Young and the restless
Coleman reckons pampered kids are more interested in the bling than their football
Seamus Coleman celebrated a significant birthday last October when he turned 30. This October he celebrates another milestone, 10 years since his first-team debut for Everton.
In that time he's become a Premier League regular, also become the Ireland captain and seen off challengers to his right back slot with club and country, even managing to keep the impressive Matt Doherty at bay when it comes to the green shirt.
Surviving 10 years in the toughest league in the world is no mean feat and the Donegalman admits that when he looks around a Premier League world where Instagram followers and retweets are deemed paramount, he fears that the new generation of footballers lack the drive needed to succeed.
Coleman noted comments by Ireland team-mate Conor Hourihane last week where the Corkman, about to play in the Premier League for the first time in a club career that took him as low as England's fourth tier, lambasted the attitude of fame-hungry but work-shy young players who spend more time playing table tennis or pool than on the training ground.
"I actually read that interview with Conor and spoke to him afterwards. I thought it was brilliant. He is right. The game's changing," says Coleman.
"Look, there are so many different personalities but I do think that drive probably isn't the same any more in kids, probably because they're getting rewarded for not really doing quite a lot.
"They can be sorted for life before they even played 10 Premier League games. I think that's wrong.I don't think that's fair on the young players.
"They're not going to turn it down and you wouldn't blame them. The whole idea of being a footballer for me is to play in the Premier League.
"It's not to have a nice car or have a nice watch. That comes with it, if that's what you're into.
"But it's to be a Premier League footballer, to be as good as you can be. There will still be some young kids who have that desire but I do think they are given far too much too soon.
"And it doesn't help them because even if you don't play on a Saturday you're still picking up a nice wage and living a nice life. For young 18, 19 and 20-year-olds, for me, it's not ideal," he added.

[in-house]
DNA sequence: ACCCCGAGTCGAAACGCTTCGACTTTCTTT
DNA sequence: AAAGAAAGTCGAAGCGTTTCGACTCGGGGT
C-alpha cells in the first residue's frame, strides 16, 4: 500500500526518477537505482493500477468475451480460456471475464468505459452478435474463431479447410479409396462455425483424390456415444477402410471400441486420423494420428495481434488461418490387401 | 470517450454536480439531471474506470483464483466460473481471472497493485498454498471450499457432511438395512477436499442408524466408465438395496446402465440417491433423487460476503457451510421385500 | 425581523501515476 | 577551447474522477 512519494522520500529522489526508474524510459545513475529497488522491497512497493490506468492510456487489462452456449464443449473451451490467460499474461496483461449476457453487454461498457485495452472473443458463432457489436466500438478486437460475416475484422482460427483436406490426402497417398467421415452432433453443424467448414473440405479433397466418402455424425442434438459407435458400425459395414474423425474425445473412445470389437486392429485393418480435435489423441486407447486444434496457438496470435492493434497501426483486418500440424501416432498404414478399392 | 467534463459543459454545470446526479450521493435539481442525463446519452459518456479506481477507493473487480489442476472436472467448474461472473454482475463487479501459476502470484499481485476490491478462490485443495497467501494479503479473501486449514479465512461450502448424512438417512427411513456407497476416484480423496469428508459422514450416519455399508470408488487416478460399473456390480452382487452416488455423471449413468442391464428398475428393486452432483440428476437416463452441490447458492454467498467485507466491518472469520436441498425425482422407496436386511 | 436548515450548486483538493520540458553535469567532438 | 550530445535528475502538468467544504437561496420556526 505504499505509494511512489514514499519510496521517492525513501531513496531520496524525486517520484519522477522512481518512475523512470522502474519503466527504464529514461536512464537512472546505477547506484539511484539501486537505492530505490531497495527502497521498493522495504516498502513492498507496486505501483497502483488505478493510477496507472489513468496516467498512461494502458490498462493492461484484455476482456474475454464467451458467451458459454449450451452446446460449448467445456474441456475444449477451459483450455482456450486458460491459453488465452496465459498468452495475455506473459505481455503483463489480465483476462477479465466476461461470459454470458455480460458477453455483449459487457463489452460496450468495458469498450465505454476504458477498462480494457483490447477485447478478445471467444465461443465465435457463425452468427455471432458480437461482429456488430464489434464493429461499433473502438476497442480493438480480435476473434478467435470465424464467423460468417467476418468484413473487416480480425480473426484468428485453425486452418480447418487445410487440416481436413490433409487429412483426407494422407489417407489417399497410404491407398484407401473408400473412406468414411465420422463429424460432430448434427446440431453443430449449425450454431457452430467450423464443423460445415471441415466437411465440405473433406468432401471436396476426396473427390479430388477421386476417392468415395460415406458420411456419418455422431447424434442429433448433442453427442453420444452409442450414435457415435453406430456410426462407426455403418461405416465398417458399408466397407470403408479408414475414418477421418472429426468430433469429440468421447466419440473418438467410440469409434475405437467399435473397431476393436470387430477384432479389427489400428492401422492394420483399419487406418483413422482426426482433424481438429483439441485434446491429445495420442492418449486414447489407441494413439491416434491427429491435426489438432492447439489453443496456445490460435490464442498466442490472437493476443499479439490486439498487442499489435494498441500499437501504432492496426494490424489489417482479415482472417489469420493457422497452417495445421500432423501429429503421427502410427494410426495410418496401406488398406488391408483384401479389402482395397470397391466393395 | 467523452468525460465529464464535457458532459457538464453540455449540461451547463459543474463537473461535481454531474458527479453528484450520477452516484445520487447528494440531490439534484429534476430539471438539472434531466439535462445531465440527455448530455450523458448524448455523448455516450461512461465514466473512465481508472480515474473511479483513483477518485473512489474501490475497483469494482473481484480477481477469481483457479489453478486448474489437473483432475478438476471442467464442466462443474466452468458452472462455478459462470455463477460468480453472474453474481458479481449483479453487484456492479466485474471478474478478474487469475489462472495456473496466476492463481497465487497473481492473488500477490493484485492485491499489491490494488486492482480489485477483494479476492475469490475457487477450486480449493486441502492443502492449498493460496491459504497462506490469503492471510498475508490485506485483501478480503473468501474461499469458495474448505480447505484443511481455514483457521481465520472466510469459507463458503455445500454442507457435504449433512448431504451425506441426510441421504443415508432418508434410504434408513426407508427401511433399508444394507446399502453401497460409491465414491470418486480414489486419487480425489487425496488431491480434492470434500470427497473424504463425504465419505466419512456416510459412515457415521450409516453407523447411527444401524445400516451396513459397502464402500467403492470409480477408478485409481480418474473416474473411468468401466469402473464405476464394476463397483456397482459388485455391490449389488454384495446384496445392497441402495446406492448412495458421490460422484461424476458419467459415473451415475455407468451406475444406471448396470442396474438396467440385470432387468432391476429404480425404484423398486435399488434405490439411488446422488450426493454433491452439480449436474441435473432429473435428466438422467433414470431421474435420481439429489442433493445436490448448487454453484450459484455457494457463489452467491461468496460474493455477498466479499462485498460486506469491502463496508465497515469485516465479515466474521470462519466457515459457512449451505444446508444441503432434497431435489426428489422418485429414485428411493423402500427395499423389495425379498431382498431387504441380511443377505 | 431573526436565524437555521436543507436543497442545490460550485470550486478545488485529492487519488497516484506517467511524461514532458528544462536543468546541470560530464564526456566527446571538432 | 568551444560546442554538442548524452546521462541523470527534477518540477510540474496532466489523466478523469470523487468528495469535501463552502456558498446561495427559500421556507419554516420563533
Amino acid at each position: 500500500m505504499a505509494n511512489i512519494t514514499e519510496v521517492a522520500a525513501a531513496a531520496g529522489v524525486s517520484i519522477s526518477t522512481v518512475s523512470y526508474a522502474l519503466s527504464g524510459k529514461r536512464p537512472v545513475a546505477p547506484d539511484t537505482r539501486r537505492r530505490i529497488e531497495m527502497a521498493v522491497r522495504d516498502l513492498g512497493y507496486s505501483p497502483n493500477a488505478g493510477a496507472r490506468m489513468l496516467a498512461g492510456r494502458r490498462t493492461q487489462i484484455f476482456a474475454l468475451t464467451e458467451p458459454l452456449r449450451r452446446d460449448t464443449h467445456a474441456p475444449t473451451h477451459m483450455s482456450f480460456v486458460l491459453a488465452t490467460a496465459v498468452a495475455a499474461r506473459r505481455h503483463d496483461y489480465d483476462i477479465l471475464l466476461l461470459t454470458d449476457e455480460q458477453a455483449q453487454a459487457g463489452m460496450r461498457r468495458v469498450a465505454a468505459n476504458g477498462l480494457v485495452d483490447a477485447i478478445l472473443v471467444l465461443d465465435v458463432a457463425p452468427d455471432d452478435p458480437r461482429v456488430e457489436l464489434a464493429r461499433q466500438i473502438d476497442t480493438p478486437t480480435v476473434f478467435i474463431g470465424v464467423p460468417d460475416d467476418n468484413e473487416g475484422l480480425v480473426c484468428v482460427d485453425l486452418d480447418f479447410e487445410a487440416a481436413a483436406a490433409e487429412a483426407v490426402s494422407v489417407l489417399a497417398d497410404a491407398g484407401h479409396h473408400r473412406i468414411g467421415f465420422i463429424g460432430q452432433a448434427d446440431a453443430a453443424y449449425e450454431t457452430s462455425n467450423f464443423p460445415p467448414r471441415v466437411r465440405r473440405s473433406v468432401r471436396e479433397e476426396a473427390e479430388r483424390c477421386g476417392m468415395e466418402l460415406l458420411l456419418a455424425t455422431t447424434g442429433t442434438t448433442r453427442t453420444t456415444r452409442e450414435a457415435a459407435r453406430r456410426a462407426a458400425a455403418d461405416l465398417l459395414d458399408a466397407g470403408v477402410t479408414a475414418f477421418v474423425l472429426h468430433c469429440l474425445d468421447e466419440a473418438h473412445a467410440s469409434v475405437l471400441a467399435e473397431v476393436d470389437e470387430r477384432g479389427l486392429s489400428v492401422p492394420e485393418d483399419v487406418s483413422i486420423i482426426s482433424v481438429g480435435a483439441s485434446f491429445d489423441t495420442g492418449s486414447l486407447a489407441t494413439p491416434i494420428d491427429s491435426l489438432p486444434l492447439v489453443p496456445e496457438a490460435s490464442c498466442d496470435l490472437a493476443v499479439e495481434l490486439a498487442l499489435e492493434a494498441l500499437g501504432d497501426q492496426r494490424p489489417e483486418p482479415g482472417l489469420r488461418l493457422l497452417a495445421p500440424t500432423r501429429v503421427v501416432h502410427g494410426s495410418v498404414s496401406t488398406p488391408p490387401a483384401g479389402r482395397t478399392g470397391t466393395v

So why, then, do some make it while others are seduced by bling and end up in League One at 21?
"I think with the lads breaking through into the Premier League at an early age, they have something special about them because I think it is getting harder and harder to break into Premier League teams," Coleman says.
"And it's getting harder and harder for young Irish lads as well, with the amount of foreign players that English clubs are signing, so any lad that does break in and stay in, they're obviously doing something right, so credit to them."
One man who is doing something right is Matt Doherty, a key figure for Wolves last season as they finished in seventh position in the Premier League, one place above Coleman's Everton side.
But international football is a frustration for Doherty as he was an unused sub in both qualifiers over the last week.
Doherty said before the Denmark game that criticism of his display in Gibraltar in March was unfair and insisted that it was possible for him and Coleman to play in the side side with Ireland - even though McCarthy admitted the Coleman/Doherty axis on the right didn't work in Gibraltar.
"I know the manager did say that, but Matt's a good player, he's a top player and showed it this year.
"He plays higher up than me as you know, right wing-back," says Coleman.
"I think there's a lot of talk that it didn't really work in Gibraltar but I wouldn't massively think that it didn't work.
"Not a lot did go right on the night, but I wouldn't say we were the worst two players linking up on the pitch, and if the manger sees that in the future then it would be great to try it out.
"Just speaking on Matt's character, he's been in for three weeks and I was with him on Monday night.
"He didn't play in two of the games - and after the season he's had you think there might be a bit of a chip on his shoulder but he's been fully supportive of me and the lads, so all credit to him," added Coleman, pleased to end the season on a high.
"I started the season alright at club level and then had a sticky spell in and around Christmas time.
"From January, onwards, I felt good, I felt maybe getting back to what I'm about, I've enjoyed it, I've enjoyed the Ireland games as well, I'm happy with how it's finished up."